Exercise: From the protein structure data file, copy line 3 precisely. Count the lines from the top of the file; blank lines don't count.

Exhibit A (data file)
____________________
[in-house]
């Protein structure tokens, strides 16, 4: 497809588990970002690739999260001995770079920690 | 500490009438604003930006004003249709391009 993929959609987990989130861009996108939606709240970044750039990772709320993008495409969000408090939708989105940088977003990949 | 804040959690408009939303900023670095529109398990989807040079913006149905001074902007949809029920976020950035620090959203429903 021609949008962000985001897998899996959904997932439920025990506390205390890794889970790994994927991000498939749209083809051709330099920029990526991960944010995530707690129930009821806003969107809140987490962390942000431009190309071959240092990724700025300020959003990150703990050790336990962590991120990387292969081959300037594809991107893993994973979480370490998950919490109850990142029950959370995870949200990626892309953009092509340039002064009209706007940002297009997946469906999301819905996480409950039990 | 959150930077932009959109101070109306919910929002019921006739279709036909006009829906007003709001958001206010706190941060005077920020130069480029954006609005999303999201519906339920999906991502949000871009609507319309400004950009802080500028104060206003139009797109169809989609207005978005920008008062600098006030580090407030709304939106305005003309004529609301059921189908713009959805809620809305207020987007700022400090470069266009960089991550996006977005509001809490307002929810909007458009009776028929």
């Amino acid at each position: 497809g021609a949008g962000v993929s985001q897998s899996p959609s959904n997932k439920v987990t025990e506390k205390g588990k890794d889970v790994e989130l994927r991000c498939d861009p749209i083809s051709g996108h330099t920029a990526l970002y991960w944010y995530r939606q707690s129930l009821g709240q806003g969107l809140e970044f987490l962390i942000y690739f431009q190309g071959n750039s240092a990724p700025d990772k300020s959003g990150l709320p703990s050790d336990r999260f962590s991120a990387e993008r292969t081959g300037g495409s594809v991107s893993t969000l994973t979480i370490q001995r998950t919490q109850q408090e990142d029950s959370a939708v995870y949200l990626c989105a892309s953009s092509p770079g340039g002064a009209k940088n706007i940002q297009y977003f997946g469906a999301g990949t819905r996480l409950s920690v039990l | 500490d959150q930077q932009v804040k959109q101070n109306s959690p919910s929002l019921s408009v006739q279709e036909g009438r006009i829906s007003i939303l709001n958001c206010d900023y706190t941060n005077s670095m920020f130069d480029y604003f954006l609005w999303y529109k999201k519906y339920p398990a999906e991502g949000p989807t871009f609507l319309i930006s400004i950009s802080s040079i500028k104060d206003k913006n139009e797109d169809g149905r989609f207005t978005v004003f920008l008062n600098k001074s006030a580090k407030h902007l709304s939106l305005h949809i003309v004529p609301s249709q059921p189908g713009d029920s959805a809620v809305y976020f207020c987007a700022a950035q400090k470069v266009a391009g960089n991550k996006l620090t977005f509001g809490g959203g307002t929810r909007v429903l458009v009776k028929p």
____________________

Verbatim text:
């Amino acid at each position: 497809g021609a949008g962000v993929s985001q897998s899996p959609s959904n997932k439920v987990t025990e506390k205390g588990k890794d889970v790994e989130l994927r991000c498939d861009p749209i083809s051709g996108h330099t920029a990526l970002y991960w944010y995530r939606q707690s129930l009821g709240q806003g969107l809140e970044f987490l962390i942000y690739f431009q190309g071959n750039s240092a990724p700025d990772k300020s959003g990150l709320p703990s050790d336990r999260f962590s991120a990387e993008r292969t081959g300037g495409s594809v991107s893993t969000l994973t979480i370490q001995r998950t919490q109850q408090e990142d029950s959370a939708v995870y949200l990626c989105a892309s953009s092509p770079g340039g002064a009209k940088n706007i940002q297009y977003f997946g469906a999301g990949t819905r996480l409950s920690v039990l | 500490d959150q930077q932009v804040k959109q101070n109306s959690p919910s929002l019921s408009v006739q279709e036909g009438r006009i829906s007003i939303l709001n958001c206010d900023y706190t941060n005077s670095m920020f130069d480029y604003f954006l609005w999303y529109k999201k519906y339920p398990a999906e991502g949000p989807t871009f609507l319309i930006s400004i950009s802080s040079i500028k104060d206003k913006n139009e797109d169809g149905r989609f207005t978005v004003f920008l008062n600098k001074s006030a580090k407030h902007l709304s939106l305005h949809i003309v004529p609301s249709q059921p189908g713009d029920s959805a809620v809305y976020f207020c987007a700022a950035q400090k470069v266009a391009g960089n991550k996006l620090t977005f509001g809490g959203g307002t929810r909007v429903l458009v009776k028929p």